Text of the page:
JERUSALEM, (Reuters) – Israel said on Friday it hoped the European Union would not return to a "one-sided" policy in the Middle East after EU diplomats criticised Israeli actions in East Jerusalem as harmful to peace prospects.
Often-strained relations have improved following this year”s evacuation of settlers from the occupied Gaza Strip, one of the territories that Palestinians seek for a state.
But a draft report by diplomats in East Jerusalem and Ramallah to foreign ministers of the 25-member group recommended a more aggressive policy towards Israeli actions in Arab East Jerusalem. Israel long saw the EU as pro-Palestinian.
A spokeswoman for EU foreign policy chief Javier Solana said the report, leaked to media, was not a final document.
The report accused Israel of boosting Jewish settlement in and around East Jerusalem and also of using the route of its barrier to seal off most of East Jerusalem”s 230,000 Palestinian residents from the West Bank.
"Israeli policies are reducing the possibility of reaching a final-status agreement on Jerusalem that any Palestinian could accept," said the report.
The fate of Jerusalem, holy to Jews, Muslims and Christians, is one of the most difficult problems facing any eventual negotiations between Israel and the Palestinians.
Captured by Israel in the 1967 war, East Jerusalem was annexed as part of its "indivisible capital" in a move not recognised internationally. Palestinians want it as capital of a state that would also include the West Bank and Gaza.
Israel-EU relations grew much better after the Gaza pullout. In a clear sign of improvement, Israel agreed to EU monitoring of the Gaza-Egypt border crossing, which opened on Friday.
"It would surely be a pity if this positive momentum would stop and we would see a regression to the one-sided (European) position of the past," said Israeli Foreign Ministry spokesman Mark Regev.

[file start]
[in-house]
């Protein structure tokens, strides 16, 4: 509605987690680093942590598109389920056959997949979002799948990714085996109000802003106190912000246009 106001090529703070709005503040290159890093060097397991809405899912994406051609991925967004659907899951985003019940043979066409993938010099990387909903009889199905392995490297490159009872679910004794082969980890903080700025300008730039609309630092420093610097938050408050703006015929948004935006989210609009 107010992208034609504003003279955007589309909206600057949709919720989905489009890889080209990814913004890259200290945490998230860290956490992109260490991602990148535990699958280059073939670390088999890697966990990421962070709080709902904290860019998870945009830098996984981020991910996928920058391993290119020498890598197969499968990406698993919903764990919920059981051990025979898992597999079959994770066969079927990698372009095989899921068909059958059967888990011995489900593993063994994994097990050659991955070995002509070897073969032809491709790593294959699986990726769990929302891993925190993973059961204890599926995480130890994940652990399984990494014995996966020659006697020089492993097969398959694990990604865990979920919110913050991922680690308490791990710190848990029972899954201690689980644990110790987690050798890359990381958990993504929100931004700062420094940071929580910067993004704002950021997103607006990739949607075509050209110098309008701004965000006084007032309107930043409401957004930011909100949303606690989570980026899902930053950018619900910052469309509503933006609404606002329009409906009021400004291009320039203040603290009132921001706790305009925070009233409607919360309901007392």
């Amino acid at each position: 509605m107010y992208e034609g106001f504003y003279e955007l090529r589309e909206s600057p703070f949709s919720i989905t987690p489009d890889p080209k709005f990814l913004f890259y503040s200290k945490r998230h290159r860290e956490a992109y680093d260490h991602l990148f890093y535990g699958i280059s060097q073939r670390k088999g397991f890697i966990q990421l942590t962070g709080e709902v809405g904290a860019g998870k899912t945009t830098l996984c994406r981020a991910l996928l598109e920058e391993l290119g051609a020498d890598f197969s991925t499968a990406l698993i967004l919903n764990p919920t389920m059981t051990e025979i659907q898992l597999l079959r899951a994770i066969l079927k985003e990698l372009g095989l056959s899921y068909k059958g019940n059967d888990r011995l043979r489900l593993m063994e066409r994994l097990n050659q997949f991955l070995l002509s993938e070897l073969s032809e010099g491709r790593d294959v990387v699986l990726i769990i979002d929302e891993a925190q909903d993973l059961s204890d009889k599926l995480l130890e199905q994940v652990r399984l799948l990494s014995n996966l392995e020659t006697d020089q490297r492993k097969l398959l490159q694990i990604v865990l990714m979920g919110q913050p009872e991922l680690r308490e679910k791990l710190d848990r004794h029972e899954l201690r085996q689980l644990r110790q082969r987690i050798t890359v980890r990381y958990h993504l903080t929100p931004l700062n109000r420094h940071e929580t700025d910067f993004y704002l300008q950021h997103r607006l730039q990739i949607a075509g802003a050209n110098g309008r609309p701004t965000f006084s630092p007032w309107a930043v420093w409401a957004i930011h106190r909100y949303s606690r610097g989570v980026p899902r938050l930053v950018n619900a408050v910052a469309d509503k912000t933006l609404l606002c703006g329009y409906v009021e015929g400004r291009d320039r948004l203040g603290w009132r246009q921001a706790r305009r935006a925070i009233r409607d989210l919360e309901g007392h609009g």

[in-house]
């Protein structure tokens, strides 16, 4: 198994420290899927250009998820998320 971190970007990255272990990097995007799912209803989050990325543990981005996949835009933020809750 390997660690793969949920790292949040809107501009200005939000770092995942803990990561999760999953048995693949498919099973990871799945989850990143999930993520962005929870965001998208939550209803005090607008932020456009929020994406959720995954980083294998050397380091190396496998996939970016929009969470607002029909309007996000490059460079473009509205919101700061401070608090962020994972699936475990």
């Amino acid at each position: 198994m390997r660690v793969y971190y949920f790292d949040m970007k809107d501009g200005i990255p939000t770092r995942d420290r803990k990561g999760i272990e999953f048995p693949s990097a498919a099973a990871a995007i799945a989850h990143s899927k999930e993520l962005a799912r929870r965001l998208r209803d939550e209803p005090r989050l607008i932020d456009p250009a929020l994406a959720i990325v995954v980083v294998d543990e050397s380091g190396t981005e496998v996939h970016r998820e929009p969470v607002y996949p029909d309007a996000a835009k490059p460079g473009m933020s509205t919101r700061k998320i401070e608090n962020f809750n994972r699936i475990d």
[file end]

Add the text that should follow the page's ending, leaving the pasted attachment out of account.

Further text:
Top Palestinian negotiator Saeb Erekat welcomed the report.
"The world is watching Israel”s policies and its creation of facts on the ground. The Israeli government should stop such fait accompli policies in order to revive the peace process," he said.
Palestinians believe the Gaza pullout was an Israeli ruse to strengthen its hold on East Jerusalem and big chunks of the West Bank.
The authors of the report recommended that the EU ask Israel "to halt discriminatory treatment of Palestinians in East Jerusalem, especially concerning working permits, building permits, house demolitions, taxation and expenditure".
"Israeli measures also risk radicalising the hitherto relatively quiescent Palestinian population of East Jerusalem," the report said.
An EU official said the document had been drawn up by the heads of mission of EU member states in East Jerusalem, under the leadership of the British EU presidency.
"EU foreign ministers agreed on Monday that member states will be producing a report on East Jerusalem that will be ready for the Dec. 12 (foreign affairs) council meeting. This is not the final document. Work is still ongoing," a spokeswoman for Solana said.
The EU has frequently criticised Israeli settlements and the barrier it is building in the West Bank — all of which have been branded as illegal under international law by the World Court.
Israel says the barrier stops suicide bombers. Palestinians call it a land grab.